Special teams, the one and only place where the Browns have a decided edge over the Baltimore Ravens in Monday night’s game at Cleveland Browns Stadium, might not be quite so special by kickoff.
Dave Zastudil, the Browns’ all-time leading punter who is off to another great start this year with a 44.7 average and an NFL-best 25 boots inside the opponents’ 20, appeared on Friday’s injury list for the first time with a problem with his right -- non-kicking – knee. He was among the nine Browns who were limited in practice, and was seen briefly in the locker room during the media availability period with a wrap around the knee.
Leaving nothing to chance, the Browns were working out punters following practice.
The last time they did something like this, it wasn’t good. Just days before the first game with the Ravens, a 34-3 loss on Sept. 27 in Baltimore, they worked out kickers when Phil Dawson injured the calf on his right – kicking – leg. He ended up missing the next five weeks.
Zastudil, who is also the holder for Dawson on field-goal tries, has battled some soreness in his knee this year but has not missed any time since he sat out four of the first five games in 2007 due to a back problem.
In addition to Zastudil, tight end Steve Heiden also showed up on the injury report on Friday with a knee problem and was limited in practice. He suffered a torn anterior cruciate ligament late last season and may have tried to come back too quickly. He was bothered by it during training camp and missed two games this year.
Along with being a sure-handed receiver in the short routes, Heiden is also a key blocker in the running game.
The Browns are already without their two starting linebackers in Eric Barton and D’Qwell Jackson, both of whom are out for the year with neck and shoulder injuries, respectively, causing all kinds of position shifting among the linebackers.
To have even a chance of defeating the 4-4 Ravens, the 1-7 Browns, who have lost three straight, need to have as many of their core players healthy as possible. So stay tuned.
MORE ABOUT SPECIAL TEAMS: Dawson, who is the last player left in the NFL from the 1999 expansion Browns, said it will be “very different” not to see Matt Stover on the Ravens sideline for the first time in his career. Stover, who began his 19-year career by playing five seasons (1991-95) with the Browns, was not retained by the original Browns franchise, the Ravens, in the offseason. He is now kicking for Baltimore’s former NFL team, the undefeated Indianapolis Colts.
Though Stover is seven years older than the 34-year-old Dawson, they both attended the same high school, Lake Highlands in Dallas. Stover lived across the street from Dawson’s best friend, and when Dawson began his kicking career in junior high, Stover, who was then at Louisiana Tech, would help him out with some pointers when he returned home.
“I learned so much from him during those times,” said Dawson, No. 7 on the NFL’s all-time accuracy list for field goals. “I hold Matt in the highest regard. The fact that two guys from the same high school made it to the NFL at the same position, and played against each other for 10 straight years, is pretty special. I don’t know of any other two players in the league like that.”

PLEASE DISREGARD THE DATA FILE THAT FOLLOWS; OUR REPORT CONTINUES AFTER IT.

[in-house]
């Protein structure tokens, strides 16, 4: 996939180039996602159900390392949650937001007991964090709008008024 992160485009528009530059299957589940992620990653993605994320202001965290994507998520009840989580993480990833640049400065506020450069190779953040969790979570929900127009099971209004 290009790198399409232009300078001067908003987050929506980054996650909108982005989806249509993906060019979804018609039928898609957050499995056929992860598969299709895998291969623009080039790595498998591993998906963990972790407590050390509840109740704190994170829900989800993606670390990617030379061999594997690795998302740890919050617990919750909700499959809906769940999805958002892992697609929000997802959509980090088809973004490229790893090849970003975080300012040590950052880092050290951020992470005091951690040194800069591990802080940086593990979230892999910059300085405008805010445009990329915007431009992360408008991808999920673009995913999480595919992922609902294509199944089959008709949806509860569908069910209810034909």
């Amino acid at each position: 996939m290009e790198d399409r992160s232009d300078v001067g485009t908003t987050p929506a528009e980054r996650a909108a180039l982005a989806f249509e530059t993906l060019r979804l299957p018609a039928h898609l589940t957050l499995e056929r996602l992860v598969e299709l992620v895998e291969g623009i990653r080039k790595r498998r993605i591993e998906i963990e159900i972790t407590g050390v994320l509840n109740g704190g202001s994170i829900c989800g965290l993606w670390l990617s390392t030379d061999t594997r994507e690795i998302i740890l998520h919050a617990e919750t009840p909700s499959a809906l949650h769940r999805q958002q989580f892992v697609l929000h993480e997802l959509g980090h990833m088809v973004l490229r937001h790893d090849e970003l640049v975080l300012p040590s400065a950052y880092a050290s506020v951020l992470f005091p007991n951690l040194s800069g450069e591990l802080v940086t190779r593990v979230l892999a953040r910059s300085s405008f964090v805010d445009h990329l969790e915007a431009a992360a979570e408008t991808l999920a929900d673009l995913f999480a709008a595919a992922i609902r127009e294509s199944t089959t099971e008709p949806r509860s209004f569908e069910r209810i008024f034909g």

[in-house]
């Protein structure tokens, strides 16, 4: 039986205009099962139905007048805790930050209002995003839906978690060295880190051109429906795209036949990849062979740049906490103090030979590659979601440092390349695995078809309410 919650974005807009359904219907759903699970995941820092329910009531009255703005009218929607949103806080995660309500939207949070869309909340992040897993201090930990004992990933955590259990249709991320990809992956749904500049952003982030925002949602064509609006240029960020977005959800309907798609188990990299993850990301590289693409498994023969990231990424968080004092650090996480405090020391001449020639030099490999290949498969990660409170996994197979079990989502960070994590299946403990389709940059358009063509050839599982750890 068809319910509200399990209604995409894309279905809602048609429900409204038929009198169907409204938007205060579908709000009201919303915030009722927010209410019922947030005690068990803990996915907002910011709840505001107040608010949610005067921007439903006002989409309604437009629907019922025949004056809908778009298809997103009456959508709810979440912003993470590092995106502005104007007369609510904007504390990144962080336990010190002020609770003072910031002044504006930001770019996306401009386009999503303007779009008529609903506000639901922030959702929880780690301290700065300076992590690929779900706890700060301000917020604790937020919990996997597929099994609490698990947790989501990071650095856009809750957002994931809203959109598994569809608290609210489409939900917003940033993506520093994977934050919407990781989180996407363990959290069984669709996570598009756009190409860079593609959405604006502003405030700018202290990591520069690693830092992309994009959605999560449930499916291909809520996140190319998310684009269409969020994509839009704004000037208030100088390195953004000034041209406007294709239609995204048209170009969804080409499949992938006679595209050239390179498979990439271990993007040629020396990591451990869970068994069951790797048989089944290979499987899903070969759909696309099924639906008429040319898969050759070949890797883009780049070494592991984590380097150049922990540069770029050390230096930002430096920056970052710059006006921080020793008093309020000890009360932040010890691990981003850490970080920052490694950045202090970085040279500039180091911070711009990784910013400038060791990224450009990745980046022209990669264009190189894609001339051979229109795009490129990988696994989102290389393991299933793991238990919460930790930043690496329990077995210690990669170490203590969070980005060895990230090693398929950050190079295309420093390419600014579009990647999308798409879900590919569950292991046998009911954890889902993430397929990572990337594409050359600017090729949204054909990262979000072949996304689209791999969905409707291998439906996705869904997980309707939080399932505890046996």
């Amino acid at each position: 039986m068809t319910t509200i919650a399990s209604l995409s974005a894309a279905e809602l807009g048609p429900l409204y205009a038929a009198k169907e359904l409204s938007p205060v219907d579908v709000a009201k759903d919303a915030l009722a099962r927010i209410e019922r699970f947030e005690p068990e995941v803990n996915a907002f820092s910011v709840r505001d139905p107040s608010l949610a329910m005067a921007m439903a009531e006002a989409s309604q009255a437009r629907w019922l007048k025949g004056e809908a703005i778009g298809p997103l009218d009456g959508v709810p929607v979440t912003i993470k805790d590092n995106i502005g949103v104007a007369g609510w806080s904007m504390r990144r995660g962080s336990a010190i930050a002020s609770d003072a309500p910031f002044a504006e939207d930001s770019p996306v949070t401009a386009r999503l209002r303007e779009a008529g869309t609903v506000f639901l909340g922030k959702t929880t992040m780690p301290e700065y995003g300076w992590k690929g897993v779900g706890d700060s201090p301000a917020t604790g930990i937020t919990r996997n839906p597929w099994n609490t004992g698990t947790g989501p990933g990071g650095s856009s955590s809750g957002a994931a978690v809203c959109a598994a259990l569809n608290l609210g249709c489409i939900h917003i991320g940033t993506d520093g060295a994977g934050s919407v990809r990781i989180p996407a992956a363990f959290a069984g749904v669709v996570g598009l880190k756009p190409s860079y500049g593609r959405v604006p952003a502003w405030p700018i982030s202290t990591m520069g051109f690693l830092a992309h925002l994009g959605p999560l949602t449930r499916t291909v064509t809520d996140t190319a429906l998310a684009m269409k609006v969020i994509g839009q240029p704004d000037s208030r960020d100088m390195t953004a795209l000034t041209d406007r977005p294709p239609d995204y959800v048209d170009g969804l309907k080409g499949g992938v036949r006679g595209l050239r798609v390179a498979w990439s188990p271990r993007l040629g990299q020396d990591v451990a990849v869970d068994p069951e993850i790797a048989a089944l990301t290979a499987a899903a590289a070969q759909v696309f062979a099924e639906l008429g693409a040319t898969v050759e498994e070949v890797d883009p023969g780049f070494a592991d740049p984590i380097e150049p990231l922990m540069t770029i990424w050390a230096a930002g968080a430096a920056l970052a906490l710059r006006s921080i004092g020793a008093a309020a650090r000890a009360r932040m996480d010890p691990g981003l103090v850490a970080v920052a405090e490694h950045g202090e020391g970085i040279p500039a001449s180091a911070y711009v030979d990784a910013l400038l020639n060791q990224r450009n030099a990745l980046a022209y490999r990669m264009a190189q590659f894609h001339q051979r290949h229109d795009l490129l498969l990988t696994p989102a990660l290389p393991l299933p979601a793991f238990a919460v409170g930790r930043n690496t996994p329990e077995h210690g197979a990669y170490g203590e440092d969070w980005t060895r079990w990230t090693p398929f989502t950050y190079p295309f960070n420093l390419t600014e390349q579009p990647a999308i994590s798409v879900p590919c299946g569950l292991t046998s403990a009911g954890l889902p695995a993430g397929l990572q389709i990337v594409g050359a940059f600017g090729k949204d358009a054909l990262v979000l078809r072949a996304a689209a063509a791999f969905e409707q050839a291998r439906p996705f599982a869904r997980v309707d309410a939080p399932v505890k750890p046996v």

But Jerry Rosburg is still with the Ravens, in his second season as their special teams coordinator after holding the same position for six years with the Browns. “I’ll go over and give him a big hug before the game,” Dawson said. “I made such significant strides under him. He’s a big reason why I made it in this league. But he’s such a humble guy that he probably doesn’t even realize it.”
In addition, Ravens assistant special teams coach Marwan Maalouf spent three seasons with the Browns as a quality control coach, working with the special teams in his final season of 2006. Dawson said he will also seek out Maalouf to greet him. Dawson and the Browns are hoping that Zastudil, who came to the Browns in 2006 after playing his first four seasons with the Ravens, is there to chat with Rosburg and Maalouf, too – in full uniform, ready to play.
NOT A SHOCK: After meeting with Browns head coach Eric Mangini and probably being scolded for his remarks on Thursday that the team practices too long and hard, running back Jamal Lewis did like many players do and blamed the media. He said reporters blew his comments out of proportion. Uh, OK, if you say so.
QUOTABLES: “He’s really excited about another opportunity here, and so am I.” – Browns offensive coordinator Brian Daboll on quarterback Brady Quinn, who started the first three games before getting benched, returning to the lineup against the Ravens.
“That’s a great question. He’s a really good guy, he really is. He’s smart. He’s funny. The guy is just going to do whatever he can do to win, that he thinks can help us win, whatever it may be. I don’t know that answer, because he’s a good friend. I think he’s a very good coach. He’s trying to do all he can, trust me, he is. He’s busting his tail.” – Daboll on why Mangini seems to be such a target for sharp criticism.
“You watch the tape a little bit, sometime you rewind it, look at the clicker and go, ‘Dang, these guys are going pretty fast right here.’ They’re flying to the football. It looks like the same Ravens defense when I played them in New England to now. Good players, good scheme, play fast, play hard, hit, run, get turnovers. They’re good.” – Daboll on the Baltimore defense.